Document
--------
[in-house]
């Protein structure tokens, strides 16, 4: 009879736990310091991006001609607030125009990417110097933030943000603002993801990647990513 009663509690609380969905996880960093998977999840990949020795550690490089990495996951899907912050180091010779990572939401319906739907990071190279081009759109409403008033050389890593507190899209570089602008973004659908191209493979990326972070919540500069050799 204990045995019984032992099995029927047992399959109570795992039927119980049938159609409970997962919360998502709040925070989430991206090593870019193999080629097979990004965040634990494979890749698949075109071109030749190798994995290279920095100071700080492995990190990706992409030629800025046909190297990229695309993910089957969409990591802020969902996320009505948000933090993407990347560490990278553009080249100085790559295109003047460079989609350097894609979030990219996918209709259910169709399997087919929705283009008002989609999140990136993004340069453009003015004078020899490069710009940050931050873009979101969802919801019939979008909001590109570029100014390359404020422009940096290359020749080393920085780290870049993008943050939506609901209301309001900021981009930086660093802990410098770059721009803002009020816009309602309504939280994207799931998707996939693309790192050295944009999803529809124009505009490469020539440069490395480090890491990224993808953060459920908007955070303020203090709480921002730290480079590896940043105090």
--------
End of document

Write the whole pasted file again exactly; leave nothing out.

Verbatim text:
[in-house]
């Protein structure tokens, strides 16, 4: 009879736990310091991006001609607030125009990417110097933030943000603002993801990647990513 009663509690609380969905996880960093998977999840990949020795550690490089990495996951899907912050180091010779990572939401319906739907990071190279081009759109409403008033050389890593507190899209570089602008973004659908191209493979990326972070919540500069050799 204990045995019984032992099995029927047992399959109570795992039927119980049938159609409970997962919360998502709040925070989430991206090593870019193999080629097979990004965040634990494979890749698949075109071109030749190798994995290279920095100071700080492995990190990706992409030629800025046909190297990229695309993910089957969409990591802020969902996320009505948000933090993407990347560490990278553009080249100085790559295109003047460079989609350097894609979030990219996918209709259910169709399997087919929705283009008002989609999140990136993004340069453009003015004078020899490069710009940050931050873009979101969802919801019939979008909001590109570029100014390359404020422009940096290359020749080393920085780290870049993008943050939506609901209301309001900021981009930086660093802990410098770059721009803002009020816009309602309504939280994207799931998707996939693309790192050295944009999803529809124009505009490469020539440069490395480090890491990224993808953060459920908007955070303020203090709480921002730290480079590896940043105090």